"When I see an opening, I take it. I’m not gonna beat around the bush and play around. I’m there to win and I’m there to finish." - Brandon Thatch
Without question the hair of UFC newcomer Brandon Thatch - a mix of Chuck Liddell, Dan Hardy, and Mike Pyle - will draw some attention. But for true fight fans, it’s the nine finishes in nine wins, all in the first round, six in less than a minute, that has the buzz getting pretty loud for Thatch’s UFC debut on Wednesday against Justin Edwards, especially in his home state of Colorado.
“I’ve been a name in Colorado for a few years now, so I have a lot of family and friends and people who are in MMA here that are excited to see me, so in Colorado I know I’ve made a name for myself, and people in Denver are very excited to see me fight,” said the 28-year-old Thatch, who believed that running off eight straight wins after losing his second pro fight was going to get him a call from the UFC.
“I had an idea that it was coming,” he said. “I was excited to try to get it a while back, but things happen when they’re supposed to, so I was patient.”
Patience isn’t a virtue “Rukus” has on fight night though. As mentioned earlier, he has ended each of his wins in the first round, with one 15 second victory and two 18 second finishes included in his path of destruction. But when you ask him if his intention is to take out his opponents early at all costs, he says that’s not the way he approaches the game.
“I let things happen,” he said. “I’m not looking for the quick choke or the knockout or anything like that. It’s one of those things that if I see an opening and something I can capitalize on, I’m gonna take that. But it’s not something I’m planning on or forcing by any means; I let it happen. If it comes, it comes, and if it doesn’t, then I’m willing to grind it out, knowing that I’m prepared and that I put in the time and the work in the gym.”
But getting guys out of there that quick can only “happen” a couple times. Do it consistently like Thatch does, and he’s either been blessed by good fortune or he’s a helluva finisher. I’ll side with the latter. And though most of his wins come by knockout, his last two have come by submission, making it a case of pick your poison with him. Either stand and risk the knockout, or test his ground game and get submitted.
“I feel like a lot of times people are gonna underestimate my ground game,” he admits. “But I think the quick victories have come because I’ve been able to capitalize on these mistakes, and when I see an opening, I take it. I’m not gonna beat around the bush and play around. I’m there to win and I’m there to finish.”
Luckily he’s found a kindred spirit in Edwards, a former Ultimate Fighter 13 competitor whose aggressive style led him to a 45 second submission of the similarly hard-charging Josh Neer in his last bout. Unfortunately, that win came back in October of 2012, and the fast starting Thatch has a prime opportunity to test Edwards’ level of ring rust in Indianapolis this week.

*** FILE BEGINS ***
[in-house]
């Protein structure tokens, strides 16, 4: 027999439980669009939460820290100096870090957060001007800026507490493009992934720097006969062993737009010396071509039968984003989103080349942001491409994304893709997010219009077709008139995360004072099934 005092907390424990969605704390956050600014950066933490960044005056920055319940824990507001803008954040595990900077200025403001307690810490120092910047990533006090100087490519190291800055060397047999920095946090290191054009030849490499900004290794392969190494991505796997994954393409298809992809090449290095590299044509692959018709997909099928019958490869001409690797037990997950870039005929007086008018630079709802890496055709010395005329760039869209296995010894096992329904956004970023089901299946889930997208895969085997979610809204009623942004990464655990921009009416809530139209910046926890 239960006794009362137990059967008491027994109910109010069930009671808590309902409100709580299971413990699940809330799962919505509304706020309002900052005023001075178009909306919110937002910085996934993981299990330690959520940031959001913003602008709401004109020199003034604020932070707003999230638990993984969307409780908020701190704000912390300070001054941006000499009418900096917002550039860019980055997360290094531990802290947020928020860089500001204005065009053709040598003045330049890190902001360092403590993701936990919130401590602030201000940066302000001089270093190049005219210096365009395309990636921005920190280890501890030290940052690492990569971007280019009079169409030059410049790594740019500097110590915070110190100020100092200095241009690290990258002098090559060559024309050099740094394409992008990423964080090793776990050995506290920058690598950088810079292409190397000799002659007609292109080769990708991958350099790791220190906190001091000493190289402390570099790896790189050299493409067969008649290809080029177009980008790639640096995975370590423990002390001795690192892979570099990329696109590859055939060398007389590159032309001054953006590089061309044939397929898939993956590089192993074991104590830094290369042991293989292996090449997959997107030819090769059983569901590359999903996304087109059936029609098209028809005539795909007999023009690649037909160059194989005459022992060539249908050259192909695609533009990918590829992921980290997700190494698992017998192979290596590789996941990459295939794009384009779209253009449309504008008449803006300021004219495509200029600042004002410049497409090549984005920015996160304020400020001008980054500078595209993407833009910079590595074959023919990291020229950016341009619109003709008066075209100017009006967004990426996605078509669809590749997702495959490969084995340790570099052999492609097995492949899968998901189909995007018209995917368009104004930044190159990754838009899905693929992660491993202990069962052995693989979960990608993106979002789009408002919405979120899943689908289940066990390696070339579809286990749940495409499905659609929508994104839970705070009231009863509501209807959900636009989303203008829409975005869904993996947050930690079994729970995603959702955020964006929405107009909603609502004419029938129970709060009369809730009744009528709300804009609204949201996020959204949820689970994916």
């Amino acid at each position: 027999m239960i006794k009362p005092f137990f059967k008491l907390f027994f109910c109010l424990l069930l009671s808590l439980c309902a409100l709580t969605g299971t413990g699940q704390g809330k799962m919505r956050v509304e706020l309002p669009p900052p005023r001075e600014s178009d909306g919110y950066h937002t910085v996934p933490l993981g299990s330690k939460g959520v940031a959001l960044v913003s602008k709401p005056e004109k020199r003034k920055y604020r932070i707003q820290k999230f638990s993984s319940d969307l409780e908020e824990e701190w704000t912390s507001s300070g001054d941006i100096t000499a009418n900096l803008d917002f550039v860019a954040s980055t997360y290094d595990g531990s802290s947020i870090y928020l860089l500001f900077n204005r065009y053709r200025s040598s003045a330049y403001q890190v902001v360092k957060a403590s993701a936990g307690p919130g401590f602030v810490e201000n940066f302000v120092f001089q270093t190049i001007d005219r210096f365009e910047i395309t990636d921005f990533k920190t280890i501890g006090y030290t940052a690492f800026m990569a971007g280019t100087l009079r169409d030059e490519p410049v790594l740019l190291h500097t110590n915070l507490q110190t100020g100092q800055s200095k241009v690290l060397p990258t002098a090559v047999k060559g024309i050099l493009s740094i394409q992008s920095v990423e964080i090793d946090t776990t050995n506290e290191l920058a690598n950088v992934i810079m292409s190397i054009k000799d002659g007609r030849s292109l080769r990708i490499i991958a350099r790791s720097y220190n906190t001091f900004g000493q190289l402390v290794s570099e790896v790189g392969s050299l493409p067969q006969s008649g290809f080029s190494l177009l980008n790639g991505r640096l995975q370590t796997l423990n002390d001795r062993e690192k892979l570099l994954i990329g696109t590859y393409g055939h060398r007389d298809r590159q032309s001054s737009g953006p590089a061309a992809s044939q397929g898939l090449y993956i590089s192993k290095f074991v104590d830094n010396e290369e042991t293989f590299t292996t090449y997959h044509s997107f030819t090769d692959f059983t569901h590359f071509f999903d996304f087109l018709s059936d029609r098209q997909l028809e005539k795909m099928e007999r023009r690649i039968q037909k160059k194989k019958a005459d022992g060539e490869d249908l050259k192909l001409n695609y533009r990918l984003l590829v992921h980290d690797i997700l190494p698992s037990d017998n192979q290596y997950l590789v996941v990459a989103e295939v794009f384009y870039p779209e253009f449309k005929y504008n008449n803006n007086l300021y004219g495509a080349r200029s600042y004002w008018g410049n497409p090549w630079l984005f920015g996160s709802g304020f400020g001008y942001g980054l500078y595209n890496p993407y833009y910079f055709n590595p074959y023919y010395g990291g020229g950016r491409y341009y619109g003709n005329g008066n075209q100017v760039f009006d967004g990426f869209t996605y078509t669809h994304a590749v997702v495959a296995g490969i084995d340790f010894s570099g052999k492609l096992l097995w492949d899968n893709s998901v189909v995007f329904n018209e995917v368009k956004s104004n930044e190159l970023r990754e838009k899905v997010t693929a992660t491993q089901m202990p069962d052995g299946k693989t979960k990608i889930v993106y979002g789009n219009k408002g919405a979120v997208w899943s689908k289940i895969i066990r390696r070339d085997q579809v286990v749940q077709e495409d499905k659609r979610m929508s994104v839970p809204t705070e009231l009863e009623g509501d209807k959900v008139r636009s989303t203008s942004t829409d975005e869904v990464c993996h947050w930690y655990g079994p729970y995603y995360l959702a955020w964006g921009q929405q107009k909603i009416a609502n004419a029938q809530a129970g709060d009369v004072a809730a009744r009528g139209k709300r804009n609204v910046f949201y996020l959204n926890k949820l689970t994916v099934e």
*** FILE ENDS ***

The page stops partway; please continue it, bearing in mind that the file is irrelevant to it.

“I know he (Edwards) likes to come out fast and aggressive, and I’ve worked well under pressure like that,” he said. “So if he comes out hot like that, we’ll do what we do, and I know that I’m confident in my ability to start fast. It’s one of those things where I’m not intimidated by a fast pace at all, and I’m confident that I’ll come out on top.”
That confidence is evident, but it’s not cockiness, and there’s a difference. There’s also a calm in Thatch that you don’t see too often in first time UFC fighters. Yet the way he looks at it, he’s not only been preparing for this moment his entire life, but he’s already been here.
“I’ve grown up around the sport,” he said. “My father (Clarence Thatch) was a pioneer in Colorado for mixed martial arts and my grandfather was a professional boxer, so it’s something that’s been in our blood for a long time. I’ve grown up around the sport and my father has given me the tools to keep my mental fight as strong as my physical fight. I’ve gone through it (his UFC debut) in my head a million times, I played it out, and I’ve been there. I may not have physically gone to the UFC, but mentally I’ve been in this fight, I’ve walked down the runway, I’ve been in the cage, and I’ve seen the crowd, and I’ve seen Bruce Buffer. I’ve already played it out in my head, so when I get out there, it’s nothing new. And while I’d like to say the butterflies aren’t there, everyone gets them; it’s just how you make them work for you. I’m not gonna take these butterflies and let them control me. I’m gonna make them drive me and use them as a motivator, rather than something that’s going to deter me or distract me.”